"You cannot manage what you do notmeasure" –PavanSukhdev
Economists have found ways to quantify what we produce, consume and spend and have captured these succinctly via various economic indicators that are ordinarily used. The most common measurement of economic growth is Gross Domestic Product (GDP), which is essentially the value of all officially recognised final goods and services produced in a country within a specific time. However, in the process of maximising economic output, as measured by GDP, is it unavoidable for the natural environment to be degraded in the process? If so, are we really progressing or are these GDP figures grossly inflated? Naturally, the next step in attempting to capture the true prosperity of a nation will necessarily involve the quantification of the things we take for granted on a daily basis: a sip of clean water, the oxygen and shade that trees provide... Essentially, how do we value the intricacies of nature and how can those values be incorporated into conventional measures of prosperity? This was a primary topic of discussion at the recently concluded 'Rio+20 Earth Summit 2012', which was held on 20 - 22 June in Brazil. Advocates of 'green accounting' are pushing forward the concept of placing monetary values on the world's natural resources. Green accounting, in a broad macroeconomic sense aims to factor in environmental costs into the overall performance of a nation.
Some years ago, the Group of Eight (G-8) sanctioned a study to examine the monetary value of the environment, led by Pavan Suhkdev, a former banker and now the Founder/ CEO of GIST Advisory, an environmental consulting firm which helps governments and corporations discover, value and manage their impacts on natural and human capital. The study that started in 2007 estimated that the world economy suffers approximately US$2.5 trillion – US$4 trillion in losses every year due to environmental degradation. This represents about 7% of total world GDP and roughly 20% of US GDP alone! At the Rio+20 Conference in Brazil, the International Human Dimensions Programme on Global Environmental Change (IHDP) launched the 'Inclusive Wealth Report' for 2012 (IWR 2012). The report presents a framework that offers a long-term perspective on human well-being and sustainability, based on a comprehensive analysis of a nation's productive base and its link to economic development. The Inclusive Wealth Index (IWI) looks at a country's capital assets (manufactured, human and natural capital) and includes a long-term comparison to GDP for an initial group of 20 countries worldwide, which represent 72% of world GDP and 56% of global population. Table 1 shows the countries assessed and a summary of the key findings from the report.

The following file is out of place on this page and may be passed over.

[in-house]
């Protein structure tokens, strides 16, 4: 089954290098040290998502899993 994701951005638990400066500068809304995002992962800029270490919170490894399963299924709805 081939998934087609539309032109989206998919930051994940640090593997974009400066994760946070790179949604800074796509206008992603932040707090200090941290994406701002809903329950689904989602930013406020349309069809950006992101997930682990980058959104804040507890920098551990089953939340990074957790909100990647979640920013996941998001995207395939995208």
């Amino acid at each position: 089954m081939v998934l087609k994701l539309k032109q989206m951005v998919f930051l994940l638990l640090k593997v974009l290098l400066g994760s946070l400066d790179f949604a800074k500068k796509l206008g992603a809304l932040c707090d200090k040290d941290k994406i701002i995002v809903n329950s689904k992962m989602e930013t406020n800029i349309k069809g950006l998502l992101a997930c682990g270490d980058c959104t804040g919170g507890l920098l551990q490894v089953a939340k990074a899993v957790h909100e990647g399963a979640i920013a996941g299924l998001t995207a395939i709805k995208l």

The IWI revealed that of the 20 countries examined, 14 were found to have positive IWI growth rates, while six experienced negative growth. According to the report, of the 14 countries with positive results, only China returned a growth rate above 2% over the past 19 years while Chile, France, and Germany grew more than 1%. The remaining 10 had growth rates between 0.1% and 1%. This indicates that the probability of switching to an unsustainable trajectory is high, given these low growth rates. The report also showed that high population growth was one of the major reasons why countries experienced negative IWI growth. This implies that a negative population growth rate can help to counter a negative IWI, and can boost a country's IWI on a per-capita basis. Another staggering revelation from the report was that 19 out of the 20 countries assessed recorded a decline in natural capital, with Japan the only country to record growth due to an increase in forest cover. Moreover, for six countries - Colombia, Nigeria, South Africa, Russia, Saudi Arabia, and Venezuela- decreases in natural capital base contributed to their negative IWI. For most of these countries, in particular South Africa, the rapid decline of their fossil fuel asset base was a major cause for the decrease of their natural capital. One-quarter of the countries assessed, which showed a positive trend when measured by GDP per capita and the HDI, were found to have a negative IWI.